Time's Man of the Year Surprises 'Experts'


As its Man of the Year, Time has named Dr. David D. Ho, scientific director of the Aaron Diamond AIDS Research Center in New York.

Time's choice, which makes sense in light of the dramatic changes that Ho's "cocktail" of anti-viral drugs has made in the prospects of AIDS patients, still caught most so-called media experts by surprise. None of the 115 entrants in Media Industry Newsletter's seventh annual name-the-man contest guessed Ho. So the winner of the weekly publication's $300 prize is Linda Ausman, of Disney Publishing in Chicago, who came closest by predicting "the containment of AIDS" would make Time's year-ending cover.

The Man of the Year may be the best-known magazine issue published this week, but it isn't the only one offering looks back at '96 and ahead to '97.

Sports Illustrated names Tiger Woods its Sportsman of the Year, saying the golfer "was raised to believe that his destiny is not only to be the greatest golfer ever but also to change the world."

The list of "The 96 Really Big Stories of 1996," according to US magazine, begins with the announcement of the pending birth of Michael Jackson's child and ends with the death of Timothy Leary.

Entertainment Weekly's "Best of 1996" double-issue proclaims Rosie O'Donnell as Entertainer of the Year by stating: "In a year when just plain folks were a precious commodity . . . it's no surprise that at the top of our list reigns the most regular gal of all." O'Donnell is followed by Mel Gibson and Alanis Morissette, the angry young woman of rock.

O'Donnell also is among the "Most Fascinating Women of 1996," according to the January issue of Ladies' Home Journal. She's praised for carving "a nice niche amid the rubble of TV trash." But cover girl Oprah Winfrey tops LHJ's list. Also named: Dana Reeve, the wife of Christopher Reeve, and the newlywed Carolyn Bessette-Kennedy, of whom the mag says: "She played hard to get, which is to say she played by 'The Rules'--and won."

People's year-end double-issue features its 25 Most Intriguing People of 1996. There's O'Donnell again; ditto Woods, Morissette and Bessette-Kennedy, along with Conan O'Brien, Chelsea Clinton and two McCarthys--congresswoman-elect Carolyn and MTV's Jenny.

Among the stories and trends reviewed in Newsweek's new double issue are these conversation pieces: Comeback of the Year, computer guru Steve Jobs; Employee of the Year, exiting Disney President Michael Ovitz; Dead White Male of the Year, William Shakespeare, whom Hollywood has rediscovered in a big way.

Rolling Stone's farewell to '96, featuring a cover of Pamela Anderson Lee playing Santa to Beavis and Butt-head, not only reviews the highs and lows of the year in rock 'n' roll but also highlights the best music books. Among "the most notable entries" in what the magazine considers an increasingly stagnant genre are Waylon Jennings' "Waylon: An Autobiography" (Warner), B. B. King's "Blues All Around Me" (Avon), Robert Greenfield's "Dark Star: An Oral Biography of Jerry Garcia" (Morrow) and Patti Smith's "The Coral Sea" (Norton), the singer's tribute to a soul mate, the late photographer Robert Mapplethorpe.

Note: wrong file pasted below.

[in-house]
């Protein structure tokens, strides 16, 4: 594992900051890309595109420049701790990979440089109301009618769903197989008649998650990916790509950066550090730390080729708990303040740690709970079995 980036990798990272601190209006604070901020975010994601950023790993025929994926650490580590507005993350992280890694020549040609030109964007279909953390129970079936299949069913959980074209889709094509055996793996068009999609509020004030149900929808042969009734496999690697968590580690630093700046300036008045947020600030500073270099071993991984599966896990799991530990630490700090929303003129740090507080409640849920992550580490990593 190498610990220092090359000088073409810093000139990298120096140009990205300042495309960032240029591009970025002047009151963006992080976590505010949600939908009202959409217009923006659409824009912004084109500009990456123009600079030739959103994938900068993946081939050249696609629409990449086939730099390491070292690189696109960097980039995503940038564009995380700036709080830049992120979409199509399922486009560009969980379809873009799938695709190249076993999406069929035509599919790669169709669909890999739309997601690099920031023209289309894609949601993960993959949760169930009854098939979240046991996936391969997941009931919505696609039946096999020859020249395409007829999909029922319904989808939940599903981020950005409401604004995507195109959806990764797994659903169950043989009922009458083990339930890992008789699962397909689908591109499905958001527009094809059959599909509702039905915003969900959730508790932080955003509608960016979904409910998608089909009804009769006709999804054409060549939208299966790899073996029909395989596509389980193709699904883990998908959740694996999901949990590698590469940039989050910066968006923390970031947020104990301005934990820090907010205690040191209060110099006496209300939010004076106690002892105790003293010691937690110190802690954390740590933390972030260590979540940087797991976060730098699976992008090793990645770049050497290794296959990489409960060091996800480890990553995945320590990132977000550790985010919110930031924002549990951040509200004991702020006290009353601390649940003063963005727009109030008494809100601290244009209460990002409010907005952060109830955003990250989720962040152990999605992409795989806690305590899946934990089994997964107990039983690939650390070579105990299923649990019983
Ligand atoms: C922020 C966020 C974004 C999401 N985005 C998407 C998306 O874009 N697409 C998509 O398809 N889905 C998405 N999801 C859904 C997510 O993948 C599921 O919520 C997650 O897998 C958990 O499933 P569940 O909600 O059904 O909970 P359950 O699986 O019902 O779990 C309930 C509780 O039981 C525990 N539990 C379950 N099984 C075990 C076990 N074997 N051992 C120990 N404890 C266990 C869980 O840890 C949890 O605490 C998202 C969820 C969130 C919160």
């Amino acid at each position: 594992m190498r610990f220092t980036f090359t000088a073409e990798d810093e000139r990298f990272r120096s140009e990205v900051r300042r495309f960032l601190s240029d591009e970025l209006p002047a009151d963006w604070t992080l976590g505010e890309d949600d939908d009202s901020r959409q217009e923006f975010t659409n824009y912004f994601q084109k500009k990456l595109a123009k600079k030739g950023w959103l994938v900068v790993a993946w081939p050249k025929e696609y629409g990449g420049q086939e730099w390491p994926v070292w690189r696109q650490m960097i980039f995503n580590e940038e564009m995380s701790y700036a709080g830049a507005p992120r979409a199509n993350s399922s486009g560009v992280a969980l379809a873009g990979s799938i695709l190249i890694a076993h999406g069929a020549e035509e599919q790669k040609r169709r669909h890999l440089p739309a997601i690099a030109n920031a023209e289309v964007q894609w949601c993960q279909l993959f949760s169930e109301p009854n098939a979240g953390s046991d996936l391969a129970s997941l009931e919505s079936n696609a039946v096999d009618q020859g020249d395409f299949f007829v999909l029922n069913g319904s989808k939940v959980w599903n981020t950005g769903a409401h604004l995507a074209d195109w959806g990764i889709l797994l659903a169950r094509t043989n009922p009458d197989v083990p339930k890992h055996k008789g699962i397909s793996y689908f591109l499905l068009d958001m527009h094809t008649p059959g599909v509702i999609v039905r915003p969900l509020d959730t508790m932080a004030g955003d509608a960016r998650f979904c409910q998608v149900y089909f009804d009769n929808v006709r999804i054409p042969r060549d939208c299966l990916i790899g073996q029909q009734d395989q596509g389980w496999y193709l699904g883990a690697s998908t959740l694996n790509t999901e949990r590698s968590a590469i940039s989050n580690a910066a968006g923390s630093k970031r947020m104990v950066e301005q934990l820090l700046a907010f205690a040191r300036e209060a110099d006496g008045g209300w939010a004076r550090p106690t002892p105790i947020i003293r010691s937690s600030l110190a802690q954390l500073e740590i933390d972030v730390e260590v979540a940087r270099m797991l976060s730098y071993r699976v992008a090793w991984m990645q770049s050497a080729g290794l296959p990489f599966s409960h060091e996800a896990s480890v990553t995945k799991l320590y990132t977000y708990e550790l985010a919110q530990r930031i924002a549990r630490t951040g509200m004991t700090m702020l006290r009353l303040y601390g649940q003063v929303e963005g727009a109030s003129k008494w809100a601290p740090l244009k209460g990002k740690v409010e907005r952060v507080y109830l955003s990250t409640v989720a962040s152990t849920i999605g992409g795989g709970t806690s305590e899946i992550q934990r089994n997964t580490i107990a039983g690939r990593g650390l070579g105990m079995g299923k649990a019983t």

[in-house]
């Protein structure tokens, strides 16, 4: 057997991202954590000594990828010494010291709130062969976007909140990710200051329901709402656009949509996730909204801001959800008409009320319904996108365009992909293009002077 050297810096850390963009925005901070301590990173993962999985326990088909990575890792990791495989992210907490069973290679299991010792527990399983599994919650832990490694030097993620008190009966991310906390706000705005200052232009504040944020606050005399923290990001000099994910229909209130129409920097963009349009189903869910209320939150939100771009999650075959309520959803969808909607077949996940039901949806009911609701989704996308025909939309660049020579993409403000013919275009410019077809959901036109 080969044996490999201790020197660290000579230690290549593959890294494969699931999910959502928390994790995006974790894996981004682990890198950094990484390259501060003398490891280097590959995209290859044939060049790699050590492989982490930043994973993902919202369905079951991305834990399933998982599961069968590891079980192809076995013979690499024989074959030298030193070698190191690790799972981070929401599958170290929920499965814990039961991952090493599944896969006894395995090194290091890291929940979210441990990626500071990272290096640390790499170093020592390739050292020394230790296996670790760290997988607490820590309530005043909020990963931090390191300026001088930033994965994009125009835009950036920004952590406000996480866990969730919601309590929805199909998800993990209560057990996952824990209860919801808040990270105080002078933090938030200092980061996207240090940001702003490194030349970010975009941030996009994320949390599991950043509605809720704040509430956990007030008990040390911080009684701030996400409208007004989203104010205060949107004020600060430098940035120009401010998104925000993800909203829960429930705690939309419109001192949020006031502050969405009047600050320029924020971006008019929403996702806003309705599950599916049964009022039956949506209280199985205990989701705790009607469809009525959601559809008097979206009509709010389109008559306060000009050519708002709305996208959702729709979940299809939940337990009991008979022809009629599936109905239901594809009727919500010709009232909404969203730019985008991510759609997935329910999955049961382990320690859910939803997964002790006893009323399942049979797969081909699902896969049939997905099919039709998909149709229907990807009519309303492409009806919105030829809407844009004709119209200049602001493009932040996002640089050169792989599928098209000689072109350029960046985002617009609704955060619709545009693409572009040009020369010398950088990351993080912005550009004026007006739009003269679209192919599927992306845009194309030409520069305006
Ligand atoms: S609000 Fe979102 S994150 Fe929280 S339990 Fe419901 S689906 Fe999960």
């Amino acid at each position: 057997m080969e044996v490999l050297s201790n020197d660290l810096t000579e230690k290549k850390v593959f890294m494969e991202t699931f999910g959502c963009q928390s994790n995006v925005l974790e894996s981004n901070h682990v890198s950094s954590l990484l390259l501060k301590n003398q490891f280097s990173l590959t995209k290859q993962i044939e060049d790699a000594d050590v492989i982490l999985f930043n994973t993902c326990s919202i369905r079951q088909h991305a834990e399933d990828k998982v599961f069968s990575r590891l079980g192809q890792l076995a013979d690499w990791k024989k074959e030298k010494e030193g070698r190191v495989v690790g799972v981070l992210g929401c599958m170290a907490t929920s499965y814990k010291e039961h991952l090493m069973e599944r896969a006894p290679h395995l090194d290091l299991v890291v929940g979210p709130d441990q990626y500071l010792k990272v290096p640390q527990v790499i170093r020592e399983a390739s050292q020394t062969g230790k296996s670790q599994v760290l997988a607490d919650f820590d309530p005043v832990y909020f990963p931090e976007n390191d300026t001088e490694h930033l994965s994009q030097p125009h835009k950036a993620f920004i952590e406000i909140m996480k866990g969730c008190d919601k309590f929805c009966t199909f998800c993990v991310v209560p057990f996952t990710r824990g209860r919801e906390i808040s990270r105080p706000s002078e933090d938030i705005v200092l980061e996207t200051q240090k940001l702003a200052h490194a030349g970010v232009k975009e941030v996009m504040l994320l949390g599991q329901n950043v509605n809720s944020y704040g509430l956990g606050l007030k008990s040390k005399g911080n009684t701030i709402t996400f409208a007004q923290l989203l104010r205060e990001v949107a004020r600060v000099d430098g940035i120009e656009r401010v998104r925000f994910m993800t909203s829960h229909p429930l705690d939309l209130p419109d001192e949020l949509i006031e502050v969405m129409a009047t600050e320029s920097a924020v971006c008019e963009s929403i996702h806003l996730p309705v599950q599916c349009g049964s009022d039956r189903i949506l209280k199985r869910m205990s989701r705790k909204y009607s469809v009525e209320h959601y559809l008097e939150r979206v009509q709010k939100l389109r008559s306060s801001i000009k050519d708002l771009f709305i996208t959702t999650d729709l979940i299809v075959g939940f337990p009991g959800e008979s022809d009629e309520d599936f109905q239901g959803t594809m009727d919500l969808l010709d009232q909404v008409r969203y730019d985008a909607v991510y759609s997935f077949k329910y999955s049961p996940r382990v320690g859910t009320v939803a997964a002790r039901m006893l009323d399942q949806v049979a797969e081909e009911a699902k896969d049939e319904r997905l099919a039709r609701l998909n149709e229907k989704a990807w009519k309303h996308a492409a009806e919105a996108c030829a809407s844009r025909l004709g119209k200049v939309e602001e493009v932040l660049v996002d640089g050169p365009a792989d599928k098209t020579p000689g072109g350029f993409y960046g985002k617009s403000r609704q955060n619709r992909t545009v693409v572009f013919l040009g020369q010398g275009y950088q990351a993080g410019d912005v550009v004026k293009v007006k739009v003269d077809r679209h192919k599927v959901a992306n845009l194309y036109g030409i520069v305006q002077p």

Editor in Chief James Fallows continues to reshape U. S. News & World Report by questioning the long-established methods of the news business. In an introduction to "Outlook '97: 20 Ways to Save the World," the cover story in Fallows' first year-end double issue, he writes that if the press got out of the expose business, the public "would miss the revelations and the chastening effect that fear of exposure has on the powerful." At the same time, Fallows has the magazine use "the same journalistic tools, ingenuity and toughness of mind we routinely apply to failure" to size up what he calls "ideas with the potential to cut through difficult problems."

It's a refreshing idea. Among the 20 "silver bullets" fired by U. S. News are bonds to help pay college tuition, tolls imposed on peak-hour drivers to reduce traffic, needle exchanges to slow the spread of AIDS and "How to reduce deaths from tobacco? Duh. Take the toxic stuff out of cigarettes."


No Dummies There: IDG Books became successful by not underestimating the ignorance of its readers and their hunger to know the basics. Starting with "DOS for Dummies" five years ago, the company has followed with dozens of other primers, such as "Sex for Dummies" and "Personal Finance for Dummies" (a big hit), as well as "White Wine for Dummies" and, yes, "Red Wine for Dummies." Revenue totaled $50 million last year.

IDG Books has nothing to do with "Life for Real Dummies," a parody written in the series' matter-of-fact mode by Rick Wolff, an editor at Warner Books, and Richard Sandomir, a New York Times sports columnist.

IDG's chief executive officer, John Kilcullen, says he's impressed that a big New York publisher, HarperPerennial, is mimicking his own company's humble efforts out of Foster City, Calif. "We've got 30 million readers in over 32 languages in five years," he said. "Since we're a start-up, to parody us is to validate our success in creating a global brand."

"Life for Real Dummies," subtitled "A Reference for the Totally Clueless," is an equal-opportunity offender. Under "How to Choose Your Religion," the authors write: "There are four things to consider . . . the leader, the hat, the book and the holidays."

* Paul D. Colford is a columnist for Newsday. His column is published Thursdays.

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